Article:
The Early Work of Dr. Sardonic
Arguably one of the smartest songwriters of the rock era, Randy Newman has several different, and seemingly contradictory, areas of expertise and claims to fame. The singer and pianist first attracted attention through hooky, dramatic pop songs that were picked up by a variety of artists. (He wrote "I Don't Want to Hear It Anymore," one of the riveting moments on Dusty Springfield's Dusty in Memphis, see p. 732.)
When he began making his own records, a different Newman emerged—that of a skeptical raconteur with a rapier wit. His songs of the early '70s skewer self-absorbed urban sophisticates, trailer park vixens, backwoods bigots, and short people, among many others; in each case, the withering insights come wrapped in a sound that's inviting and deceptively warm, almost affectionate. Then, in the 1980s, Newman followed three of his paternal uncles into the film music business, shelving satire in favor of squishy feel-good tunes. These were featured prominently in such blockbusters as Toy Story and A Bug's Life.
This, Newman's second album, is his most rocking, musically focused affair. Where his self-titled debut and a later concept album about life in the South, Good Old Boys, rely on elaborate orchestration, these tunes depend on rock-band chemistry and that mysterious elixir known as boogie. Running things from his piano, Newman turns out Tin Pan Alley melodies and easygoing New Orleans barrelhouse piano riffs, collapsing several generations of music into one sound. The guitarists (including Ry Cooder) respond with tangy blues asides that lead to the wrong side of the tracks, which, it turns out, is where Newman is most comfortable singing. (Or growling, as some have described it; Newman grew up in New Orleans, and can affect the sauntering demeanor of Louis Armstrong.) His delivery makes even potentially preposterous characterizations believable: Few pop songs have described loneliness with more precision than "If You Need Oil," the rambling thoughts of a bored gas station attendant.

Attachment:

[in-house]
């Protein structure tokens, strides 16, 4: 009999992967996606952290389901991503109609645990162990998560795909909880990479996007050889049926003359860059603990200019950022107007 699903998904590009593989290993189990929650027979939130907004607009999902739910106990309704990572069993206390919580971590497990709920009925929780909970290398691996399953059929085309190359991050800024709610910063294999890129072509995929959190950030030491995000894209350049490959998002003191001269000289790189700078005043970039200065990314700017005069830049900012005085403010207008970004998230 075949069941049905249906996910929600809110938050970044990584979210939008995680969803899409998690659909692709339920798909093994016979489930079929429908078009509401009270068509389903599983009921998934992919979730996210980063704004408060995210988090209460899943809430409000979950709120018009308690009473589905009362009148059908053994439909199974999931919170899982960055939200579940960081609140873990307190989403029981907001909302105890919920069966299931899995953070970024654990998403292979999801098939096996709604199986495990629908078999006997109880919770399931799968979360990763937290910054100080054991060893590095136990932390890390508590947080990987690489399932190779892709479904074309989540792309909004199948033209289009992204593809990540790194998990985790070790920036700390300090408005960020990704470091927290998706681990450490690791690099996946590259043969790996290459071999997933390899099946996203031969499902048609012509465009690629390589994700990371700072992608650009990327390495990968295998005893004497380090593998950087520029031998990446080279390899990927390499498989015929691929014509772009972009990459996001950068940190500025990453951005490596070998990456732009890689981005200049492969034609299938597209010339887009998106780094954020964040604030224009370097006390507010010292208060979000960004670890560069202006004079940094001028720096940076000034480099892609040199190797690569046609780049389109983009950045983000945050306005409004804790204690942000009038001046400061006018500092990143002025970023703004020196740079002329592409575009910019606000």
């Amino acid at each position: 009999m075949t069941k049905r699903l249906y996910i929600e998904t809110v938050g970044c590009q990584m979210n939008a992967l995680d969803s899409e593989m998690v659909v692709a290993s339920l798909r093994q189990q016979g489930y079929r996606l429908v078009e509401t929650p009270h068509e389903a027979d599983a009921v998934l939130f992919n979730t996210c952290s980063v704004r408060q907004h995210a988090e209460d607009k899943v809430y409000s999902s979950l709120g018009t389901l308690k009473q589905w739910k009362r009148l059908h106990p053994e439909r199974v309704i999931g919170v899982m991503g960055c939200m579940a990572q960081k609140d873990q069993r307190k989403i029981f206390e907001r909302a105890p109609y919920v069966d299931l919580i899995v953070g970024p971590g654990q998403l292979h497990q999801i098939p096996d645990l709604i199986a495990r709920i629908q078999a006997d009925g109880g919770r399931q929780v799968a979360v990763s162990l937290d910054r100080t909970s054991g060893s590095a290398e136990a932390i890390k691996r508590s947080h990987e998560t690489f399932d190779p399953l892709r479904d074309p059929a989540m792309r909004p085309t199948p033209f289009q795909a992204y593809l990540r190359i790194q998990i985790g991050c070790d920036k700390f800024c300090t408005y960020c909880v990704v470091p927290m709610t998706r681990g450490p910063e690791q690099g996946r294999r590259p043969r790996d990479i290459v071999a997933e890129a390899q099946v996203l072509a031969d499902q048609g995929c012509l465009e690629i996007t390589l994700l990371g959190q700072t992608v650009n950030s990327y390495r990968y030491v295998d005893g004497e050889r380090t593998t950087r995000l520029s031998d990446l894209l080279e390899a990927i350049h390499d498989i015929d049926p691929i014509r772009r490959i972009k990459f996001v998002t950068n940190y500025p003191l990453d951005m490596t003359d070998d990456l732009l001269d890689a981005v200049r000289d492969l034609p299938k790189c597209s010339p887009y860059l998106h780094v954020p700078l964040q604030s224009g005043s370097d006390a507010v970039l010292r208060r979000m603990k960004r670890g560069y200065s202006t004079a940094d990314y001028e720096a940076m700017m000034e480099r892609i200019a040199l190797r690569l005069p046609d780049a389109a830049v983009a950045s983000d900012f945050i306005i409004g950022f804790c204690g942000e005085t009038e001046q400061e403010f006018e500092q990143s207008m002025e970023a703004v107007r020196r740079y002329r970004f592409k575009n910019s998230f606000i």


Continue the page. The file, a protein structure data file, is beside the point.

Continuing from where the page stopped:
Newman's songwriting strategies crystallize on Twelve Songs. If you only know his film music, don't miss these at once greasy and entertaining rambles, which are loaded with blunt portrayals of human nature and some of the most acidic satire ever tucked into three-minute pop songs.
Released: 1970, Reprise
Key Tracks: "Have You Seen My Baby?," "Mama Told Me Not to Come," "Lover's Prayer," "If You Need Oil."
Catalog Choice: Sail Away; Good Old Boys
Next Stop: Mose Allison: Allison Wonderland
After That: Warren Zevon: Excitable Boy
Book Pages: 549–550
#1 from Mark Davis, Pensacola, Florida - 06/09/2012 3:19
Been looking for this lp for a while; finally found it at the local flea market for three bucks. At first listen, at second listen, and so on….I don’t really like it. Maybe it will grow on me. I’ve read 1,000 Recordings numerous times and I’ve found so many musical gems from it. This one is not one of them and I’ll have to file with “John Barleycorn Must Die” in the back of my record collection.